Camino de Santiago - French Way - Stage 27, page 2
Villafranca del Bierzo to O Cebreiro
Total distance - 27.2 km
Once through the village take a left fork at the lavadero (where Spanish women used to do their washing in the days before washing machines) and follow the track through the chestnut woods to the bottom of the valley. You will pass by an old watermill and through more chestnut woods until you reach the Iglesia de San Fructuoso, which used to be part of a monastery administering to sick pilgrims at the entrance of the village of Vilar de Corrales. Here too is a fountain.
The path continues to wind its way up the mountain passing a farm and another fountain. Keep following the markers through an old quarry and at the road take the path signposted Camino de los Frances into the village of San Fiz do Seo. The path continues to climb for about another 2 kilometres and then descends slightly down a left hand fork in the path. A right hand fork will then take you through some chestnut woods and then down into the village of Villasinde were there's a bar and fountain. As you enter the village take a right turn and fork right by the cemetery down a descending track then across the Puente Viejo into Vega de Valcarce. From here follow the road route to O Cebreiro.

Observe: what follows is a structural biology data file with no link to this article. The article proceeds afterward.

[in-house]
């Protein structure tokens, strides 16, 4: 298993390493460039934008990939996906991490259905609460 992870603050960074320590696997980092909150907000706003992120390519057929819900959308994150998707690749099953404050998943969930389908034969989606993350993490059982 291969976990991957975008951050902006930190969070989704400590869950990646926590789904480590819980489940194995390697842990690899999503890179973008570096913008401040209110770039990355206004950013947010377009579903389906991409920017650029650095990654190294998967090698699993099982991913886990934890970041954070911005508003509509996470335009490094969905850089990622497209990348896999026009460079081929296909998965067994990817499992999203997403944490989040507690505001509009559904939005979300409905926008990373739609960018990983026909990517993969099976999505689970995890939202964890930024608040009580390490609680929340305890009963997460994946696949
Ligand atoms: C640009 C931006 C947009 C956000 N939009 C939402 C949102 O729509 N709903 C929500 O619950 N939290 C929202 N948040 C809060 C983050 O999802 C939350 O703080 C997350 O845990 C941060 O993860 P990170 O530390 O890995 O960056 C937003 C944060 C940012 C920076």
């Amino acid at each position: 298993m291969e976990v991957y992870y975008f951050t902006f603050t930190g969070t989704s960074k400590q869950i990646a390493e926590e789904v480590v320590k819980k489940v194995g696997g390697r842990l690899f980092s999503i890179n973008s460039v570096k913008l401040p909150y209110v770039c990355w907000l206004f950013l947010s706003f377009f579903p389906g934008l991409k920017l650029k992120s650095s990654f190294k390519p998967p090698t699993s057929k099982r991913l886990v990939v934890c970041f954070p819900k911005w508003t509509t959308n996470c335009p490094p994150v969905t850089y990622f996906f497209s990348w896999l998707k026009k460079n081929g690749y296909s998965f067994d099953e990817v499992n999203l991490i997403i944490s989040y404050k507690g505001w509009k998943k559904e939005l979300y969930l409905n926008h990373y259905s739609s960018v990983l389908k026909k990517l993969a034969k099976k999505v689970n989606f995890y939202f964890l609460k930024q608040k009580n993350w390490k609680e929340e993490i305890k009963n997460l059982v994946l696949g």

O Cebreiro or Pedradita do Cebreiro to give it its full name owes much of its existence to the Camino de Santiago as well as to the many roman roads that passed this way. It is the first town you reach on the Camino Frances as you enter Galicia.
The first pilgrim hospital to appear in the town was built in the mid 9th century and was run from the late 11th century by the monks of Saint Gérard De'Aurillac, a French order. Also in the 9th century the monastery of el Santuario de O Cebreiro was built, not much remains other than the Iglesia Santa Maria la Real, considered to be the oldest intact church along the whole Camino.